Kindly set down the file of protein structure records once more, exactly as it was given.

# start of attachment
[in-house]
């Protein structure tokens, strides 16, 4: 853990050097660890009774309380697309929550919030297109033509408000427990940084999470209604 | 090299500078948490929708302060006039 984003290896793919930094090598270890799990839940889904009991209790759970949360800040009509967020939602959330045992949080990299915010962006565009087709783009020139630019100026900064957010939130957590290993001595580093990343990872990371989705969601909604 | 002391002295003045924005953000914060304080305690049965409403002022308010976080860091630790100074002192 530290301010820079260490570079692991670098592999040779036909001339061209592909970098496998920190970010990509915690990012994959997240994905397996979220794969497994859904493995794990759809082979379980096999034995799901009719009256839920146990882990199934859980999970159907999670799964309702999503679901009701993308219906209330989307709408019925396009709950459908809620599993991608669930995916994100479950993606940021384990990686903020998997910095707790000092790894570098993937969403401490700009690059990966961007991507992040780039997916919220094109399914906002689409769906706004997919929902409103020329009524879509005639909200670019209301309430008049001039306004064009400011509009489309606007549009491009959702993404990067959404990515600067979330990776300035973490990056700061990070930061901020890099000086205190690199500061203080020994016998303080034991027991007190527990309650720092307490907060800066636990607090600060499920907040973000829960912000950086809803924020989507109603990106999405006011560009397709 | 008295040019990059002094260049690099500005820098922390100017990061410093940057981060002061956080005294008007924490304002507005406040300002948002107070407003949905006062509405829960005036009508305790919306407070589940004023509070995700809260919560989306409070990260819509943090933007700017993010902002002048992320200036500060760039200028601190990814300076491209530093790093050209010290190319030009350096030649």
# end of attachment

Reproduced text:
[in-house]
């Protein structure tokens, strides 16, 4: 853990050097660890009774309380697309929550919030297109033509408000427990940084999470209604 | 090299500078948490929708302060006039 984003290896793919930094090598270890799990839940889904009991209790759970949360800040009509967020939602959330045992949080990299915010962006565009087709783009020139630019100026900064957010939130957590290993001595580093990343990872990371989705969601909604 | 002391002295003045924005953000914060304080305690049965409403002022308010976080860091630790100074002192 530290301010820079260490570079692991670098592999040779036909001339061209592909970098496998920190970010990509915690990012994959997240994905397996979220794969497994859904493995794990759809082979379980096999034995799901009719009256839920146990882990199934859980999970159907999670799964309702999503679901009701993308219906209330989307709408019925396009709950459908809620599993991608669930995916994100479950993606940021384990990686903020998997910095707790000092790894570098993937969403401490700009690059990966961007991507992040780039997916919220094109399914906002689409769906706004997919929902409103020329009524879509005639909200670019209301309430008049001039306004064009400011509009489309606007549009491009959702993404990067959404990515600067979330990776300035973490990056700061990070930061901020890099000086205190690199500061203080020994016998303080034991027991007190527990309650720092307490907060800066636990607090600060499920907040973000829960912000950086809803924020989507109603990106999405006011560009397709 | 008295040019990059002094260049690099500005820098922390100017990061410093940057981060002061956080005294008007924490304002507005406040300002948002107070407003949905006062509405829960005036009508305790919306407070589940004023509070995700809260919560989306409070990260819509943090933007700017993010902002002048992320200036500060760039200028601190990814300076491209530093790093050209010290190319030009350096030649």